James is just one place in the whole Bible that teaches this. Many verses throughout Scripture teach that, in God’s own attributes, his mercy prevails over his judgement (Hos 11:8-9). And the overarching story of the Bible then shows that his mercy prevails over judgement for many (John 3:17). This call to speak and act out a merciful gospel is thus a call to imitate God, in showing mercy that is greater than the judgement we deserve.
Gospel = Not Fair News
Do you remind yourself of this gospel of mercy that has been victorious over the judgement you deserve? Do you remember that you have received mercy, or do you crush yourself under judgement?
And remembering this merciful gospel, do you live it out in word and deed before others? The good news that this holy and just God is also merciful and compassionate and, because of Jesus Christ, he does not treat us as our sins deserve (Psalm 103:10). Do you share the good news that comforts those who mourn, binds up the brokenhearted, bestows a crown of beauty instead of ashes, and a garment of praise instead of despair (Isa 61:1-3).
Think of this: Though certainly not the only cause, and possibly not even the most common cause, but sometimes people are poor because of their own sin (Prov 10:4). Let’s imagine you meet such a person. Judgement would say “you deserve to be poor,” but mercy triumphs over judgement. Christians, as recipients of mercy, as those who have not been treated as their sins deserve, ought to treat others with the same kind of mercy. And mercy is shown, not in word only, but also in deeds. In other words, whether or not that person is poor because of unfortunate circumstances or their own poor choices is irrelevant to showing mercy that would feed and clothe them.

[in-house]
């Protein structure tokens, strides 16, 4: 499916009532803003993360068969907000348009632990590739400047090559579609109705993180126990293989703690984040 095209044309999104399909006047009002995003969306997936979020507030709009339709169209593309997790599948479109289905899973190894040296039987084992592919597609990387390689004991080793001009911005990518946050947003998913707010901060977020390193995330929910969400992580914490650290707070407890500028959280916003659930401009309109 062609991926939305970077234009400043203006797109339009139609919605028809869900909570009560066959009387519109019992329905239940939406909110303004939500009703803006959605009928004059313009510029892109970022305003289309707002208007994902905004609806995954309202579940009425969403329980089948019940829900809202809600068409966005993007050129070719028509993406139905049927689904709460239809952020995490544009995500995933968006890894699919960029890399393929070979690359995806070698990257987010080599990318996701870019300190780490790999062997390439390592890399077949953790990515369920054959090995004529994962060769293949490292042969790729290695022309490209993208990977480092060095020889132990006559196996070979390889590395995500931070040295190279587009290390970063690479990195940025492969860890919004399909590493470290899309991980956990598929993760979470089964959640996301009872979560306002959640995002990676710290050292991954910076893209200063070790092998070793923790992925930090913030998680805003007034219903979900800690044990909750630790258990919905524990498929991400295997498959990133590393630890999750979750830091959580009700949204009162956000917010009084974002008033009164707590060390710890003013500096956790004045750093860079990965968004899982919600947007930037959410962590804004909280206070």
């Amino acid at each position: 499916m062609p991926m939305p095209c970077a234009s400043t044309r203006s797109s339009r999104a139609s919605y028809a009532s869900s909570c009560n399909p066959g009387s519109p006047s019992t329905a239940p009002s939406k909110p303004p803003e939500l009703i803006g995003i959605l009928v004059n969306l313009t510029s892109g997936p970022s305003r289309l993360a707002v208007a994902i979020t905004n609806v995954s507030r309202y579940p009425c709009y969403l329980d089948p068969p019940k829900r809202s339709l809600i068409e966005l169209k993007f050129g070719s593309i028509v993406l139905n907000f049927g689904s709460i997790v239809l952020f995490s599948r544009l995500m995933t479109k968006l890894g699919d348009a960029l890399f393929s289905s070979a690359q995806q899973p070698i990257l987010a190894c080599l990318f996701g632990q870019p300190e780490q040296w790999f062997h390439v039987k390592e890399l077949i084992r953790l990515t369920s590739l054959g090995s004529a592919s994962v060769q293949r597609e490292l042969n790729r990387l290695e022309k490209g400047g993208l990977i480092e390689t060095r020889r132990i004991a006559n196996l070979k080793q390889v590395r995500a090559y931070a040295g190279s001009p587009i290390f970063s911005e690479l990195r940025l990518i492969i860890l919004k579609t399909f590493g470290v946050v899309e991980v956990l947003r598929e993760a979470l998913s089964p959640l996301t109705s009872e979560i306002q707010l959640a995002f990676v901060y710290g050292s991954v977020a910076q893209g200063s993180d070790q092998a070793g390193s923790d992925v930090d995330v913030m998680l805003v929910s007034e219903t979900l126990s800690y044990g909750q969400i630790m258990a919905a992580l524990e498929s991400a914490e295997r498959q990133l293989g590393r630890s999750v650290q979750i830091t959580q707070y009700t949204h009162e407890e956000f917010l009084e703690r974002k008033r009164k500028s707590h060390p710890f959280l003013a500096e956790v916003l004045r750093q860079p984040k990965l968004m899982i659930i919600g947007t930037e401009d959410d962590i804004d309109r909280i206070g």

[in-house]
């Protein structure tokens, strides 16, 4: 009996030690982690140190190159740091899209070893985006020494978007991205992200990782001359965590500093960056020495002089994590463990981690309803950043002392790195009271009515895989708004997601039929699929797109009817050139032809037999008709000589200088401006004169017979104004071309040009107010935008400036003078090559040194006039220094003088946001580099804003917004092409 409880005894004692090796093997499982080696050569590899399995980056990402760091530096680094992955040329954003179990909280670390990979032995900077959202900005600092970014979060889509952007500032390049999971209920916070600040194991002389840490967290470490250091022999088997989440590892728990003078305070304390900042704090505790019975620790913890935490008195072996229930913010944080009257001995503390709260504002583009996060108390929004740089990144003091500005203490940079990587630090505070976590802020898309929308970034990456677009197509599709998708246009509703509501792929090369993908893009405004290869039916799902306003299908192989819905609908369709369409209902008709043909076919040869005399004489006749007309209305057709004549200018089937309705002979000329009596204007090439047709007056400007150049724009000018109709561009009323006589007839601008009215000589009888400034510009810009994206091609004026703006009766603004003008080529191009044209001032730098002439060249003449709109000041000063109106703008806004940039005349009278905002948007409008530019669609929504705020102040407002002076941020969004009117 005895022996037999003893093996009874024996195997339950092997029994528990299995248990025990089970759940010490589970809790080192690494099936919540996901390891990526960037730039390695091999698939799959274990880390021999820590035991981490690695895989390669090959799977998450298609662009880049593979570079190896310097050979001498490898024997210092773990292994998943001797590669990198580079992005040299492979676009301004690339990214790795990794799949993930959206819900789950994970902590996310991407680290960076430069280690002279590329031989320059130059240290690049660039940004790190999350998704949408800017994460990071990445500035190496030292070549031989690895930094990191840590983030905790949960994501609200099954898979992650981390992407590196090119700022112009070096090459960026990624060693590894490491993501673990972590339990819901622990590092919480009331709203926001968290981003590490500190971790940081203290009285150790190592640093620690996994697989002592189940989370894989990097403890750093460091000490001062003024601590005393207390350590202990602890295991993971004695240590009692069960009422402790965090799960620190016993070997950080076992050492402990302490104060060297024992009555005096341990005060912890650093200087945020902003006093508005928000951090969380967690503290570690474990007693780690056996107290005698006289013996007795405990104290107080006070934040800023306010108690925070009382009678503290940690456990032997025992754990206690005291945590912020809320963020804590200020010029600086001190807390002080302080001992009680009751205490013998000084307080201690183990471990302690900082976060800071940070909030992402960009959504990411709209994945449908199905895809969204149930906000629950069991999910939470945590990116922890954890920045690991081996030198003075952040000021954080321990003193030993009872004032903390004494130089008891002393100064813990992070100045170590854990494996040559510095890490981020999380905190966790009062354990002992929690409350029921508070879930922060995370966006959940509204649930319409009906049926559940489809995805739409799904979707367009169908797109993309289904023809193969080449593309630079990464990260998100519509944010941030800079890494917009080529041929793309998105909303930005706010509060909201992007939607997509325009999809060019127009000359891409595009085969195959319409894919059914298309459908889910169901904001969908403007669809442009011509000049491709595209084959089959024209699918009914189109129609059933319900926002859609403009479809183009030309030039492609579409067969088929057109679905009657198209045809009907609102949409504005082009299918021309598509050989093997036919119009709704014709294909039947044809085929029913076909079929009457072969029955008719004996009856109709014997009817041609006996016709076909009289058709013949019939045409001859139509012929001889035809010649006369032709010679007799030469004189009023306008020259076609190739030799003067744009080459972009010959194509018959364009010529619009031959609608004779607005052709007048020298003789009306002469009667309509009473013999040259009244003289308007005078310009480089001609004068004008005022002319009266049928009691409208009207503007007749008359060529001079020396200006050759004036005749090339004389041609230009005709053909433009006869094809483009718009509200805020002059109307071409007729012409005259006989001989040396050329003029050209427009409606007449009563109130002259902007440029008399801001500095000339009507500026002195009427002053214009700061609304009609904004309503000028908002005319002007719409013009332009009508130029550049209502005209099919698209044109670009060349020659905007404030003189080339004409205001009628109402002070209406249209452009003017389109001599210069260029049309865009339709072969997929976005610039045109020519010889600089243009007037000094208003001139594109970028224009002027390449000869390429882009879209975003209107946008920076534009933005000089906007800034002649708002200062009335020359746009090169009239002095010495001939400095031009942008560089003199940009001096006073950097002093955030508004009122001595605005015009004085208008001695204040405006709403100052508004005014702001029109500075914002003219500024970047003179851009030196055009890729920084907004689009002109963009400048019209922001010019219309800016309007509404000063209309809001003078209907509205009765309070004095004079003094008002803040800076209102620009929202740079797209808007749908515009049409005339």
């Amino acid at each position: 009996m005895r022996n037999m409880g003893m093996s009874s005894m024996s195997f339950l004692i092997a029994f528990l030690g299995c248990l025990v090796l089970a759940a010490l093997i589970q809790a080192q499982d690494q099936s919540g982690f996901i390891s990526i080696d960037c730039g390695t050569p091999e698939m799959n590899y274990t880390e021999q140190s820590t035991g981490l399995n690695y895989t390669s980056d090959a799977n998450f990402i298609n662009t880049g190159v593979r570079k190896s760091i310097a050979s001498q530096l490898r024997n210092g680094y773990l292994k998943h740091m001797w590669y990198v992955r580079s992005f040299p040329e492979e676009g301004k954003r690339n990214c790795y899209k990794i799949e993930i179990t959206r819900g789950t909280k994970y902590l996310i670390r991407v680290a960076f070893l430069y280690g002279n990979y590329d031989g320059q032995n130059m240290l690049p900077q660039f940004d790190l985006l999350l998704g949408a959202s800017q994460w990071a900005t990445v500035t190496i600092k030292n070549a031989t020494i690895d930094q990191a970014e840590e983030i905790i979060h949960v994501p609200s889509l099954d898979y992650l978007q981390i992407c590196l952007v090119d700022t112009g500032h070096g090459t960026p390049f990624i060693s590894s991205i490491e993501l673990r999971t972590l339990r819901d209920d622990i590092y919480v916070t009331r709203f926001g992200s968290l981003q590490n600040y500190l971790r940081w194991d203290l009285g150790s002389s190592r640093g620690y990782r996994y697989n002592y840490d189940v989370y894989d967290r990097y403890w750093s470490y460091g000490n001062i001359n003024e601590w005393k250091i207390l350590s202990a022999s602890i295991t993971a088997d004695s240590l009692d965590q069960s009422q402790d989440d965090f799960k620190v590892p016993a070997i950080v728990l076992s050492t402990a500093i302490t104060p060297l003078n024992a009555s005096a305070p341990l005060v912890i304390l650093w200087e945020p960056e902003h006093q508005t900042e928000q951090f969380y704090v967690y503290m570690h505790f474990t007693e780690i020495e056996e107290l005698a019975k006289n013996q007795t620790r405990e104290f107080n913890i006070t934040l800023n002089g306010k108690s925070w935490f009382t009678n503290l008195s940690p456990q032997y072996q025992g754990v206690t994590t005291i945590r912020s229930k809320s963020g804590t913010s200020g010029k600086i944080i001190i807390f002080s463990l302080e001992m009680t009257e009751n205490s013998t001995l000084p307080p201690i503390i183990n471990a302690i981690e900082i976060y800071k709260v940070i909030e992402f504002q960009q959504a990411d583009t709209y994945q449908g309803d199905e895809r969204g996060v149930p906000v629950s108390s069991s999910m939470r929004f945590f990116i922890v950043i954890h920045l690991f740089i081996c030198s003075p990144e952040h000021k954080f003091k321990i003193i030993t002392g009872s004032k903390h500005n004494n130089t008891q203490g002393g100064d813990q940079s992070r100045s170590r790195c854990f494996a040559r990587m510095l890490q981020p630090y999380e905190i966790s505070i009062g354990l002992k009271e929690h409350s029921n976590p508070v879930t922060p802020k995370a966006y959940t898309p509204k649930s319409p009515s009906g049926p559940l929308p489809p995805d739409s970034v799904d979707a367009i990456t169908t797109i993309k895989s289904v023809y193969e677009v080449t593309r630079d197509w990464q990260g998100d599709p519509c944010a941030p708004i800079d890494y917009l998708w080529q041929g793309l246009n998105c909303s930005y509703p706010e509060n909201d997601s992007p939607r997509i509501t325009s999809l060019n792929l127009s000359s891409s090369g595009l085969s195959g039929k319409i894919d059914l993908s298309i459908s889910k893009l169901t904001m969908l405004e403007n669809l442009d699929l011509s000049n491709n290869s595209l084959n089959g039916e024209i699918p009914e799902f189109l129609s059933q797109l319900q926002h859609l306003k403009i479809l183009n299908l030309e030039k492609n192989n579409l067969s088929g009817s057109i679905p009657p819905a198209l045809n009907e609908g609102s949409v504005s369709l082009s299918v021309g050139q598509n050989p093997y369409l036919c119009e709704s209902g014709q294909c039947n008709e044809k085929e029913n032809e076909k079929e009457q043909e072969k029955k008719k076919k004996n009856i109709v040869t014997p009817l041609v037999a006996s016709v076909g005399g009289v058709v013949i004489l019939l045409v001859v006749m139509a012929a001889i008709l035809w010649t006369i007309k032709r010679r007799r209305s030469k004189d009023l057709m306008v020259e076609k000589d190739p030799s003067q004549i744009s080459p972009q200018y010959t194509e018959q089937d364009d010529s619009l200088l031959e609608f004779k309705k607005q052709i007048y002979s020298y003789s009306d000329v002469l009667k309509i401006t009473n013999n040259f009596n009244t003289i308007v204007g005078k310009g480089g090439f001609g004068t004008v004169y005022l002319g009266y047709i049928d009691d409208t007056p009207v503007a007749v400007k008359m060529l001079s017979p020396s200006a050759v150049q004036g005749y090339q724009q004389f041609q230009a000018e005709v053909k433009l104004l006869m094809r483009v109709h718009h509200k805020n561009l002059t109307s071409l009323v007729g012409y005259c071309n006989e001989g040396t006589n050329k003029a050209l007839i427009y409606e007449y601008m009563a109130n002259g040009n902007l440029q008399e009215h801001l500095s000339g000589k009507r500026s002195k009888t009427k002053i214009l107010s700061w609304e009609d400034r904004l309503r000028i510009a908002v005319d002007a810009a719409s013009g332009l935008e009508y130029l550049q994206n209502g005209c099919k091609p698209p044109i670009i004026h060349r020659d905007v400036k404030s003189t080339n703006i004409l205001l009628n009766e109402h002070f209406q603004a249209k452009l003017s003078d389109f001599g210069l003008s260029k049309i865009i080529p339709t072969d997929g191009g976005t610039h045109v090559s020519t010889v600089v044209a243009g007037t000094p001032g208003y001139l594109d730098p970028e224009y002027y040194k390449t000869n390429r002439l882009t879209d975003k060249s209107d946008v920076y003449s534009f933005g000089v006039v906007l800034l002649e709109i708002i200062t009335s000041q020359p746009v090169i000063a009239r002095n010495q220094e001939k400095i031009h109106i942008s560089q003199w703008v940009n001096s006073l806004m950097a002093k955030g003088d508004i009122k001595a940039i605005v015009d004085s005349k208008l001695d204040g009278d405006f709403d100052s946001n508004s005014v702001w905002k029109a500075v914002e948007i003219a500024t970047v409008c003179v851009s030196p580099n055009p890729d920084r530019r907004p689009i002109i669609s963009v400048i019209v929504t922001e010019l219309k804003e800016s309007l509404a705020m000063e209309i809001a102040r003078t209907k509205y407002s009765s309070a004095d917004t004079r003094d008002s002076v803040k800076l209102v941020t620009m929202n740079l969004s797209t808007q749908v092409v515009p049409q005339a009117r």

When you share the gospel, do you seek to mercifully bind the brokenhearted, or to further crush them because it’s their fault their heart is broken? Do you seek to mercifully comfort those mourning, or to add to their mourning because they should be crying for what they’ve done? Do you hold out for others a merciful garment of praise, or want to keep them in despair because they don’t deserve to be happy?
When you look at your arrogant workmate, your foul-mouthed neighbor, your selfish family member, your annoying sibling, your drunk uncle, your licentious boss, your stubborn spouse, your self-righteous grandmother, or your lazy child—all lost in their unbelief—are you more inclined to judge or show mercy? Picture them right now; can you imagine yourself putting a crown of beauty on their head?
— But they don’t deserve it!
That’s right. You’re starting to get it.